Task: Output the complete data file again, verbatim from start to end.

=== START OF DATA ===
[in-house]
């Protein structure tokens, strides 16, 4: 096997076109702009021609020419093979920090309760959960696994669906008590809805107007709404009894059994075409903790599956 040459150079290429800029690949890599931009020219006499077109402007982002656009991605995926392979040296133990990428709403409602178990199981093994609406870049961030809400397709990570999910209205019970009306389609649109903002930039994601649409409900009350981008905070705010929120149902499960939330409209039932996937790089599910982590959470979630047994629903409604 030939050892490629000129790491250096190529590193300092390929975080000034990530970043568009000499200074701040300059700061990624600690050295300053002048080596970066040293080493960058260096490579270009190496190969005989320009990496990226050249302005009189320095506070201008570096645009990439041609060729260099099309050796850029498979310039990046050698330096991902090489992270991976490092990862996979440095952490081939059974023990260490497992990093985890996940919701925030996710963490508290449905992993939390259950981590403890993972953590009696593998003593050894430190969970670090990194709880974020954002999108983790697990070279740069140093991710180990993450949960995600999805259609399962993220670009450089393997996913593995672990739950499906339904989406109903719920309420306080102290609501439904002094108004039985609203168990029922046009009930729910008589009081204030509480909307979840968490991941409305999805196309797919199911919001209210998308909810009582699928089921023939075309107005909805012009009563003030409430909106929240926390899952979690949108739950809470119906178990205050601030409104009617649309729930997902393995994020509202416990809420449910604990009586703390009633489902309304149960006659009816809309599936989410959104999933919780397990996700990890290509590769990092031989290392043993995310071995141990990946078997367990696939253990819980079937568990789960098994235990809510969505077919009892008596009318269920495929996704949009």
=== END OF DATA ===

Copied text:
[in-house]
């Protein structure tokens, strides 16, 4: 096997076109702009021609020419093979920090309760959960696994669906008590809805107007709404009894059994075409903790599956 040459150079290429800029690949890599931009020219006499077109402007982002656009991605995926392979040296133990990428709403409602178990199981093994609406870049961030809400397709990570999910209205019970009306389609649109903002930039994601649409409900009350981008905070705010929120149902499960939330409209039932996937790089599910982590959470979630047994629903409604 030939050892490629000129790491250096190529590193300092390929975080000034990530970043568009000499200074701040300059700061990624600690050295300053002048080596970066040293080493960058260096490579270009190496190969005989320009990496990226050249302005009189320095506070201008570096645009990439041609060729260099099309050796850029498979310039990046050698330096991902090489992270991976490092990862996979440095952490081939059974023990260490497992990093985890996940919701925030996710963490508290449905992993939390259950981590403890993972953590009696593998003593050894430190969970670090990194709880974020954002999108983790697990070279740069140093991710180990993450949960995600999805259609399962993220670009450089393997996913593995672990739950499906339904989406109903719920309420306080102290609501439904002094108004039985609203168990029922046009009930729910008589009081204030509480909307979840968490991941409305999805196309797919199911919001209210998308909810009582699928089921023939075309107005909805012009009563003030409430909106929240926390899952979690949108739950809470119906178990205050601030409104009617649309729930997902393995994020509202416990809420449910604990009586703390009633489902309304149960006659009816809309599936989410959104999933919780397990996700990890290509590769990092031989290392043993995310071995141990990946078997367990696939253990819980079937568990789960098994235990809510969505077919009892008596009318269920495929996704949009």